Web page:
September 11, 2015 | Posted in War Dogs
Rob was a cattle collie owned by the Bayne family of Shropshire. He was born in July 1939 and his pet parents doted on him. Rob was allowed to sleep on a cozy armchair and Mr. Basil Bayne, who was a farmer, would take him along on his tractor to the farm. Rob enjoyed an idyllic life but the intensity with which the Second World War progressed led to the Bayne family offering Rob to the War Office which was in need of dogs for the war effort.
The year was 1942 and Rob’s entry into this whole new world changed his destiny. He received his training at the War Dog Training School at Northaw, Middlesex. He became War Dog 471/332. He learnt how to patrol, do sentry duty, and deliver messages. He must have cut a distinctive figure with his white face, “stockinged” legs, and a black bushy tail that ended in a white tip.
Rob and his handler were dispatched to North Africa as a part of an infantry regiment. And here were carried out exploits in bravery that have rarely been equaled in the annals of canine courage and undoubtedly never surpassed. Rob was attached with the British Special Air Service. He was put on guard duty at the SAS regiment quarters in Sousse, which lies sixty miles from Tunis, the capital city of Tunisia. His arrival brought down the incidences of supply pilferage. POWs brought to the camp gave him a wide berth. Rob had that natural canine instinct for recognizing the bad eggs.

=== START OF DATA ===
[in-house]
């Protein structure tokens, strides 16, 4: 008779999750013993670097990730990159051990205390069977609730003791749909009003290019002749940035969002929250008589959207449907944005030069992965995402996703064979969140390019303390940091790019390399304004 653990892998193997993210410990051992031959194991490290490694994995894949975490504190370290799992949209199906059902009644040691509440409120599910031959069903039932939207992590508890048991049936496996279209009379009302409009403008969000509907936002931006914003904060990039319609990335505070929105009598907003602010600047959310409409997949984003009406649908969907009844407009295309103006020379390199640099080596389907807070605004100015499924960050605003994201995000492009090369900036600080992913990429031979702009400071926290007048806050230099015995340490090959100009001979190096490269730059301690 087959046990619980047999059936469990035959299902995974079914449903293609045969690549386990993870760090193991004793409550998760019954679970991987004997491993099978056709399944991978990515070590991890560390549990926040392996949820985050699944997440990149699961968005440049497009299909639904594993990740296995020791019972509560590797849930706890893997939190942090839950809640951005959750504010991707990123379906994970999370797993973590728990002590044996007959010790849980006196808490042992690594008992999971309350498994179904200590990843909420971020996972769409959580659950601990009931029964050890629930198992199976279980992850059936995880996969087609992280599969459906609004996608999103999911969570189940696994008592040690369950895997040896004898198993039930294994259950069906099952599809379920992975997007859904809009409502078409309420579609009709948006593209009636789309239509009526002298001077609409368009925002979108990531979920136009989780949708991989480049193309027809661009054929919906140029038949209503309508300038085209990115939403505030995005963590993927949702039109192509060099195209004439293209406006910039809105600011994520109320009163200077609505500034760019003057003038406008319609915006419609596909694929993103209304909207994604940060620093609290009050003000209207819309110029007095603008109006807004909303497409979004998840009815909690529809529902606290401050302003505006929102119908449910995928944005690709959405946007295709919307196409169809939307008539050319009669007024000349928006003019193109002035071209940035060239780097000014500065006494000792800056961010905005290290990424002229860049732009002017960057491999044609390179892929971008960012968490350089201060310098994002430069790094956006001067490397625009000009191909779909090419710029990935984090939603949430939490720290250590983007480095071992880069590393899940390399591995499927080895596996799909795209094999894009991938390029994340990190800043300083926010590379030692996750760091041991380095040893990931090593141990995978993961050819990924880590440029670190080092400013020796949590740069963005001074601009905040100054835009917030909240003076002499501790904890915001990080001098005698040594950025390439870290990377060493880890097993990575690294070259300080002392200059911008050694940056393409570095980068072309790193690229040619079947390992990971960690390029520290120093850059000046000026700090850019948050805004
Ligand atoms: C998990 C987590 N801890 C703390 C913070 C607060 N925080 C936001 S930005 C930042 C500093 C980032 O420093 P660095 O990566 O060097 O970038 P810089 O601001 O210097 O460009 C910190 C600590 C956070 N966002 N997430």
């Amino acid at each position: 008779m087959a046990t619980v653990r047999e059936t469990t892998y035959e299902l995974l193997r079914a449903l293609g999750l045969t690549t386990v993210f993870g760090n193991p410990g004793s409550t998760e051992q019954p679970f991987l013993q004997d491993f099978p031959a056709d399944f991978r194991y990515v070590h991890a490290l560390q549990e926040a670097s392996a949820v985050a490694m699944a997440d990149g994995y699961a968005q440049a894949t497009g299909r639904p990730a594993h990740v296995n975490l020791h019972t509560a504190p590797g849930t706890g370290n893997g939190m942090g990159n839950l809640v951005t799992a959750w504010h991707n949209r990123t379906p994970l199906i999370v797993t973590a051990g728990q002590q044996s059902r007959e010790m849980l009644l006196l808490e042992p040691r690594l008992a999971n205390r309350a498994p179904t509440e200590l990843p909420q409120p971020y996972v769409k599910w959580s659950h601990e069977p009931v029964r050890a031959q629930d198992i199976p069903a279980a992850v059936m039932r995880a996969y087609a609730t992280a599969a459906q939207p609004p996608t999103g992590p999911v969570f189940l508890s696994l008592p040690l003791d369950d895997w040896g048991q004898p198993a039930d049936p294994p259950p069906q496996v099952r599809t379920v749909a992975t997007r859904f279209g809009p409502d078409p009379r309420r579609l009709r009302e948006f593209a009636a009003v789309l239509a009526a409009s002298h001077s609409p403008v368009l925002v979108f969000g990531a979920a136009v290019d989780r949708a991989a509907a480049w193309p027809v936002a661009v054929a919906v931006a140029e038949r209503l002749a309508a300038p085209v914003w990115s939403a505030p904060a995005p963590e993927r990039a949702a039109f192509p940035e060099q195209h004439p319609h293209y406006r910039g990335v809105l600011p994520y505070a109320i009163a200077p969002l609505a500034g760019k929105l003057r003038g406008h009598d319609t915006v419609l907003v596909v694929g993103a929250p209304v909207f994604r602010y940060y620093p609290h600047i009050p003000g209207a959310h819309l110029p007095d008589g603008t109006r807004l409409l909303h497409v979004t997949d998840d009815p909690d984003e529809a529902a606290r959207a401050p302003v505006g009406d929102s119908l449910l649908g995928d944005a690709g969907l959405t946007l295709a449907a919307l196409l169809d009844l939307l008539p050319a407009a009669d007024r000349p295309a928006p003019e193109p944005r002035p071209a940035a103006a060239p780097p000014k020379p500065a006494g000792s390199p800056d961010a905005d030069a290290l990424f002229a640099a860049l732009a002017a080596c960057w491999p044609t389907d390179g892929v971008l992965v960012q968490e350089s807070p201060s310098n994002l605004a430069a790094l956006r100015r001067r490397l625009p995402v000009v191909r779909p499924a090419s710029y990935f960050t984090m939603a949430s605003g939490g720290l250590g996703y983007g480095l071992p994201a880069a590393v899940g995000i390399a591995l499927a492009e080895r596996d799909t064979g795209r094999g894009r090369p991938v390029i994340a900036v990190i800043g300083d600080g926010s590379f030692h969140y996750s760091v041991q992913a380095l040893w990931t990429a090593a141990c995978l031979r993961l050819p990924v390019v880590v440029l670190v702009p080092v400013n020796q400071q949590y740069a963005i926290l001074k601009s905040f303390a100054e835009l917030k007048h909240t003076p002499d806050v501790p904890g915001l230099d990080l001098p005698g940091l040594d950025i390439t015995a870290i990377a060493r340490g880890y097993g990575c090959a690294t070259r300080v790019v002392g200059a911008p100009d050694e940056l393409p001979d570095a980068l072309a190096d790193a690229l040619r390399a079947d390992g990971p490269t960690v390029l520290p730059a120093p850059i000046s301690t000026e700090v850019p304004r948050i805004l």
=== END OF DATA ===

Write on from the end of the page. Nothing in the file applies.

Rob’s attitude and general demeanor impressed the regiment Quartermaster Captain Tom Burt who decided that it was time for the plucky collie to take on greater responsibilities. They say that war is a great incentive for innovation, and WWII certainly was. One of the innovations was in the use of animals being dropped behind enemy lines to aid commandos. But not every dog could take the rigors of going up in a plane wearing a harness or learn to keep quiet and not bark in excitement when parachuting down. The Americans had not had much success with para dropping dogs in enemy territory. But Capt. Burt believed that Rob had it in him. Rob did not disappoint, he didn’t take long to get used to a 93-pound harness nor did he show any apparent discomfort when the parachute would open and jerk him upward. On landing, Rob would lie still one of his handlers would come up and free him from the harness. Rob’s duty was gather together all members of a mission, para-dropped to a site. This was to be accomplished as noiselessly as possible in the dark. Working with the SAS, Rob was now involved in top secret activities, in fact, the outside world was not even supposed to be aware of his existence. Little information was released about the kind of work that the SAS did. There are no accurate records of what Rob actually did but there are reports that made two parachute landings and one landing by the sea in Italy after the North African campaign. Rob was with a team led by Lieutenant Alastair McGregor.
After the war, Rob was returned to the Bayne family and spent the rest of his years in peace away from exploding shells and sneaky enemies. He died in 1952, the proud winner of numerous awards including the Dickin Medal. He was Britain’s first parachute dog and his pet parents erected a loving memorial for him on their property, declining PDSA’s offer to bury Rob with other winners of the Dickin Medal.